Speaking of which, if you’re into the bar/social scene like myself, one of the awesome things Philly is known for is its BYO-scene. BYO restaurants are a great place to go with a big group and a bottle (or four) of wine. Also, if you’re a beer-connoisseur, Philly has some of the oldest beer gardens and cheapest beer around. I’ve gotten to explore many of the cool bars throughout the city by going to Bar Review, social events planned by law students every Thursday night. Philly also has an amazing brunch scene (best meal of the day) that I never forget to take advantage of.
Rachel and other students participating in the Bar Review tradition.
After all the work that goes into studying, it’s really amazing to be in a city where you can forget all about that. One of my biggest concerns about going to law school was the effect I thought it would have on my social life, but that has seriously not been an issue at all. With old friends and new, we always find time to explore this amazing city.
Does the President have the authority to target and kill American citizens overseas? In 2011, with approval by the President, the CIA launched a lethal drone attack on Anwar al-Awlaki, a U.S. born cleric and leader of Al-Qaeda in Yemen. Since then, serious questions have been raised about executive power and military force, the legal justification for targeted killings, secrecy surrounding drone attacks, and the morality of their use. We’ll explore all this issues with law professors CLAIRE FINKELSTEIN and MICHAEL W. LEWIS. Finkelstein is Director of the Center for Ethics and the Rule of Law at the University of Pennsylvania. Lewis teaches international Law and the Law of War at Ohio Northern University and served in the U.S. Navy from 1987-1995.
When I started my 2L year in August, one of my top priorities for the year was to take advantage of as many of the extracurricular events offered at the law school as possible. The last two days were among the busiest, yet most exciting days of the spring semester.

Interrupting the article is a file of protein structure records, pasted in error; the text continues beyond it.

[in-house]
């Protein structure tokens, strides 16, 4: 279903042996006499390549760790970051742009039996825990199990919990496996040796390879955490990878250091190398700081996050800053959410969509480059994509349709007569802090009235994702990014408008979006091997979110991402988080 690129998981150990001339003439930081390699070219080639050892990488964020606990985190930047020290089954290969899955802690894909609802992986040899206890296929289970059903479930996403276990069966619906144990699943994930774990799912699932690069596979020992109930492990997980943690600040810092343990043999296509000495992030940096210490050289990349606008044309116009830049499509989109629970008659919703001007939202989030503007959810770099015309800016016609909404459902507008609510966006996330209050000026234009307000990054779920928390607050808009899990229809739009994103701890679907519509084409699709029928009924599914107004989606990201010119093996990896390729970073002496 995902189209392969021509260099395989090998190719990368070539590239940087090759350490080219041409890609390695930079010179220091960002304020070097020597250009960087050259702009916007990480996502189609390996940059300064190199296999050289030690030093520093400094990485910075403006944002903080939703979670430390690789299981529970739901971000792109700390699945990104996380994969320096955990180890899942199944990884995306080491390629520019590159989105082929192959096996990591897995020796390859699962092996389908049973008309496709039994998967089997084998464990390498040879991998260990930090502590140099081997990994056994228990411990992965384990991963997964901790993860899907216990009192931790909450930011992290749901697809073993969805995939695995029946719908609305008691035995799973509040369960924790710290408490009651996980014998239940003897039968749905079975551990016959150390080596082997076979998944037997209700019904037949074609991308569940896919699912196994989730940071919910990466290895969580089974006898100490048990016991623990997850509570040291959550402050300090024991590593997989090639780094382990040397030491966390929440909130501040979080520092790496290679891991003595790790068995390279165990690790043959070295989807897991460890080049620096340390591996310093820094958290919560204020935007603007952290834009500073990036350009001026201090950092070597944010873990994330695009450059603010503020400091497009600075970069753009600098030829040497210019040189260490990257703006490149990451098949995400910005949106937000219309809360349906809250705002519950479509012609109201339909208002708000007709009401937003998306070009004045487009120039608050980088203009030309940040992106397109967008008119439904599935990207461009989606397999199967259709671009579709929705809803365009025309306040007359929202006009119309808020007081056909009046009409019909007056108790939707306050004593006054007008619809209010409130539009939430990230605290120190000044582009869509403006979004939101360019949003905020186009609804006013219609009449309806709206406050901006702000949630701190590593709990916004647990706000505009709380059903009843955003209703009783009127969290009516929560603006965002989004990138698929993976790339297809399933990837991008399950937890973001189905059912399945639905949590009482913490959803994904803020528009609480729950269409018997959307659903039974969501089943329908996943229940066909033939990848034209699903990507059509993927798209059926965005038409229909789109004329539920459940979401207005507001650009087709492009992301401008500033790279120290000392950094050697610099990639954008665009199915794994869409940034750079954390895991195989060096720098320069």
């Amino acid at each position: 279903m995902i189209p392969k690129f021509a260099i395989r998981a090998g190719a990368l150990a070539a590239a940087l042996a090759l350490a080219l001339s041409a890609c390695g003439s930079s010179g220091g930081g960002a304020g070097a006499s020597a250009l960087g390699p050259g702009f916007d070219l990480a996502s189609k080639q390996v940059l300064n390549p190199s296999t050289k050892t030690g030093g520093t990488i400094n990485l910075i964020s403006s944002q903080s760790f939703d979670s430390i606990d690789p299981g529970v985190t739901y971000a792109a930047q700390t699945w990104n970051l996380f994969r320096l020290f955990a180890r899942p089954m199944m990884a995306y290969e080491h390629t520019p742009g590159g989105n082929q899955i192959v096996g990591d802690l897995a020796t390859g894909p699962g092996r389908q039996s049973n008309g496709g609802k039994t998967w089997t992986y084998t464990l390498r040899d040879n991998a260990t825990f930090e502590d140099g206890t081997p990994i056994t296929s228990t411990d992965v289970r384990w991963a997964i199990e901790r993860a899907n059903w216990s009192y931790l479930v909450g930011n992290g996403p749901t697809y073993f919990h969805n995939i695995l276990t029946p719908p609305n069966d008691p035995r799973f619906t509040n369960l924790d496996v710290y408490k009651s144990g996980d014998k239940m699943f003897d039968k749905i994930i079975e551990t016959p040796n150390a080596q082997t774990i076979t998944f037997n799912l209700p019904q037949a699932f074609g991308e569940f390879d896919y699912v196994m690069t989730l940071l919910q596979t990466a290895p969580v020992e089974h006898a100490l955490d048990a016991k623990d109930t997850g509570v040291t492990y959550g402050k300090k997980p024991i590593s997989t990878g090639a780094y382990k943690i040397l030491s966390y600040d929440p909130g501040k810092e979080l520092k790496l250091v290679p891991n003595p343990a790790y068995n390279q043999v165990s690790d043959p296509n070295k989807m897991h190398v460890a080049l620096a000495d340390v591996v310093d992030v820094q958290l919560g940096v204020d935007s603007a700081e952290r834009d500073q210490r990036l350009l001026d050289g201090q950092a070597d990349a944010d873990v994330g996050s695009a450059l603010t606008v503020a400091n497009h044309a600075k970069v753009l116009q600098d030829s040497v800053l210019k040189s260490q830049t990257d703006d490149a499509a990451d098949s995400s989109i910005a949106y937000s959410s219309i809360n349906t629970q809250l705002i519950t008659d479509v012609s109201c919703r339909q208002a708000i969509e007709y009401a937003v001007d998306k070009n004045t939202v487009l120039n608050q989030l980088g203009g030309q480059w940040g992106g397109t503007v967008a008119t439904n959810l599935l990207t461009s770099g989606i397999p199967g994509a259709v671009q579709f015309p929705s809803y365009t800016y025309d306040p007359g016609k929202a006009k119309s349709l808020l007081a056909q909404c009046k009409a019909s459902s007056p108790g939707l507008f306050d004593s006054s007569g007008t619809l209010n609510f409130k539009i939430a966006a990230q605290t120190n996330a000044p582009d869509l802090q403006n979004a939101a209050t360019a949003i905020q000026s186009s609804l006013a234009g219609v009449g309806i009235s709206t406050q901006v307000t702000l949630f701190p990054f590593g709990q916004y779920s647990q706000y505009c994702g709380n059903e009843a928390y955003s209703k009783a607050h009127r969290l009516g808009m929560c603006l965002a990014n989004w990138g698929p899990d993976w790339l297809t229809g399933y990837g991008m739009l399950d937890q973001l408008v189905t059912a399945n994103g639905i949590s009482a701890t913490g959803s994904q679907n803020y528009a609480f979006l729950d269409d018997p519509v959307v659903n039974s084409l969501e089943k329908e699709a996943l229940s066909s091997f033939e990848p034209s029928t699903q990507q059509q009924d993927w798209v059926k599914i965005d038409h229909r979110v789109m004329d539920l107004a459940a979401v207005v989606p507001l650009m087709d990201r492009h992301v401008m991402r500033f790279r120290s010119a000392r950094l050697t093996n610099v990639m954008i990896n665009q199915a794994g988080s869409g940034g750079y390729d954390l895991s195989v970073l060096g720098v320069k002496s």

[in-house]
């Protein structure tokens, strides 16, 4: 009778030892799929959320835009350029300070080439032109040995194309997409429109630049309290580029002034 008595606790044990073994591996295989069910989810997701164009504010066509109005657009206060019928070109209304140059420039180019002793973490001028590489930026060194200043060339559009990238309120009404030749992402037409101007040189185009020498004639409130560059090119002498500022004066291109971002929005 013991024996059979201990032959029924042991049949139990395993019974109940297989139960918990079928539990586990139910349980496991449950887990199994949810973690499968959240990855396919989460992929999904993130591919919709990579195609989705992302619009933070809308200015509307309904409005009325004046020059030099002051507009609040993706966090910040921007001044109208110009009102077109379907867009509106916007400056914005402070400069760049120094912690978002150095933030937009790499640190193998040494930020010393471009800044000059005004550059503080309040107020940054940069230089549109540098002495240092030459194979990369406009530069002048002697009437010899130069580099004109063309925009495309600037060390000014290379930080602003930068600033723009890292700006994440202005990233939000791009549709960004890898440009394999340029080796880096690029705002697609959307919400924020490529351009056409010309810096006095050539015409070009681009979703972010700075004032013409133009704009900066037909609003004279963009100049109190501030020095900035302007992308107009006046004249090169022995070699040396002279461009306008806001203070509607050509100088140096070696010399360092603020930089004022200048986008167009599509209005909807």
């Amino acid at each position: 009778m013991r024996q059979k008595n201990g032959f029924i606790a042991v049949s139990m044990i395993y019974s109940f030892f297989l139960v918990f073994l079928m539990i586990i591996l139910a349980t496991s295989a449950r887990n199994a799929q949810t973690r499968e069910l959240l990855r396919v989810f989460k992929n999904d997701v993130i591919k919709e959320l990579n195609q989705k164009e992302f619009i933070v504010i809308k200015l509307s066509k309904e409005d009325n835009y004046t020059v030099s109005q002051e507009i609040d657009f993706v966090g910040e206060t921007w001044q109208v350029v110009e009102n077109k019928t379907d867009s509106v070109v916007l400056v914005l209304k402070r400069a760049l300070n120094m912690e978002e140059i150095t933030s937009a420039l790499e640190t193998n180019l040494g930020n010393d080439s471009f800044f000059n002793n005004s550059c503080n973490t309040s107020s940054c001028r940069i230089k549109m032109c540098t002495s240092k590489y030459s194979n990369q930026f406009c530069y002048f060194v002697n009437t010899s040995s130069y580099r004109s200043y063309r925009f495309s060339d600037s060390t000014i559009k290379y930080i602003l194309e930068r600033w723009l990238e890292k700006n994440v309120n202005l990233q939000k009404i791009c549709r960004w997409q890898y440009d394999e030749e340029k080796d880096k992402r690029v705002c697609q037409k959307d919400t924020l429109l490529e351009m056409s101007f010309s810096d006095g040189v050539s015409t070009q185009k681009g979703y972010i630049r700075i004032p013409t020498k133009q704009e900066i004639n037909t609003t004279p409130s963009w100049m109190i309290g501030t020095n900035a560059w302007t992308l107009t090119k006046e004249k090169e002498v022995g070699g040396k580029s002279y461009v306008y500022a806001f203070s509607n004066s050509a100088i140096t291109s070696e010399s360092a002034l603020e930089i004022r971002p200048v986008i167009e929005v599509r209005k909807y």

Thursday evening featured the Equal Justice Foundation auction, one of the premier student-run annual fundraising events for public interest initiatives at the law school. This year’s event did not disappoint. A huge (and lively!) crowd turned out to participate in the live and silent auctions. Attendees enjoyed a variety of fantastic foods, drinks, and live entertainment. It was a great event for a truly important cause.
15 minutes till the 2014 @PennLaw Equal Justice Foundation auction! Tweeting from the event as part of #PennLawLife blog
A late night led to an early Friday morning. The Penn Law Entertainment and Sports Law Society put on their inaugural symposium, which featured discussions of issues surrounding college athletics, student athlete compensation, and the transition from amateur to professional status. The well-crafted selection of panels and speakers provided for hearing a wide range of viewpoints, experiences, and ideas surrounding the future of collegiate and professional athletics. The event also allowed ample opportunity to mingle with a range of participants including practicing attorneys, sports industry professionals, and students from other legal institutions. The student organizers ran an incredible event from start to finish. This year’s event was a sell-out, and I am certain it will only continue to grow in size and impact in future years.
@Rand_Getlin Thought ur remarks were right on point. Had many of the same experiences at Maryland as you did at Oregon. #plsls14
After all of the fun and learning the last two days, it’s that time again to get back to the books. Count me in for both events again next year. See more tweets and pictures from these events and follow me @reardonkevin.
During my time as a 1L at Penn Law, I’ve learned as much outside the classroom as I have inside. I attribute this to my experience as a member of the Custody and Support Assistance Clinic (CASAC), a program run by Penn students through the Toll Public Interest Center to help low-income Philadelphians with custody, child support, and protection from abuse issues. Starting in my very first weeks as a 1L, I met with clients and was entrusted with clients’ most important and personal problems. I heard about child abuse, domestic violence, parents withholding children, and more. But instead of simply listening, now I was in a position to do something.
Under the supervision of an attorney at Philadelphia Legal Aid and with the help of 2L and 3L students who have participated in CASAC for over a year, I learned how to advise and manage my own clients. Although I had just begun my 1L classes, I was able to explain the family court system to my clients and prepare them for hearings and conferences. I was given a great deal of responsibility and each case presented new legal challenges. As I met with each client, I learned more about family court and family law.
It was the most rewarding feeling when the first motion that I wrote on behalf of a client was granted by the court. Whether a client called me to share her success at a custody hearing, or when clients simply called me to thank me for my help, I felt I was making an impact.